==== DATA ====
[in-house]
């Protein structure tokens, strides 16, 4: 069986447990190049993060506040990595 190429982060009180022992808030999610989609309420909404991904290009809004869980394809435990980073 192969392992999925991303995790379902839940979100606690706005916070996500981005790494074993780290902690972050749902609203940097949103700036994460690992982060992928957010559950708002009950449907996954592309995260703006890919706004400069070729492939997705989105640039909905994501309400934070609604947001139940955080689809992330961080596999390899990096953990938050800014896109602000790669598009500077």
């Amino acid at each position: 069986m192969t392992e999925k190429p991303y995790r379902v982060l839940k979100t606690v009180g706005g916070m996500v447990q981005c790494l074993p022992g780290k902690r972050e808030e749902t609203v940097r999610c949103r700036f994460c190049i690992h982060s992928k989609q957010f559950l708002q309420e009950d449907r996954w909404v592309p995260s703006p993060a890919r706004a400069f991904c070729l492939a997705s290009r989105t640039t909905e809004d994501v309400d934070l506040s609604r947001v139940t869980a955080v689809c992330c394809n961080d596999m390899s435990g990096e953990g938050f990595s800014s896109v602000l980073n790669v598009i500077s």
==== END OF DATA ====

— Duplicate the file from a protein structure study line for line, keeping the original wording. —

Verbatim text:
[in-house]
């Protein structure tokens, strides 16, 4: 069986447990190049993060506040990595 190429982060009180022992808030999610989609309420909404991904290009809004869980394809435990980073 192969392992999925991303995790379902839940979100606690706005916070996500981005790494074993780290902690972050749902609203940097949103700036994460690992982060992928957010559950708002009950449907996954592309995260703006890919706004400069070729492939997705989105640039909905994501309400934070609604947001139940955080689809992330961080596999390899990096953990938050800014896109602000790669598009500077």
């Amino acid at each position: 069986m192969t392992e999925k190429p991303y995790r379902v982060l839940k979100t606690v009180g706005g916070m996500v447990q981005c790494l074993p022992g780290k902690r972050e808030e749902t609203v940097r999610c949103r700036f994460c190049i690992h982060s992928k989609q957010f559950l708002q309420e009950d449907r996954w909404v592309p995260s703006p993060a890919r706004a400069f991904c070729l492939a997705s290009r989105t640039t909905e809004d994501v309400d934070l506040s609604r947001v139940t869980a955080v689809c992330c394809n961080d596999m390899s435990g990096e953990g938050f990595s800014s896109v602000l980073n790669v598009i500077s």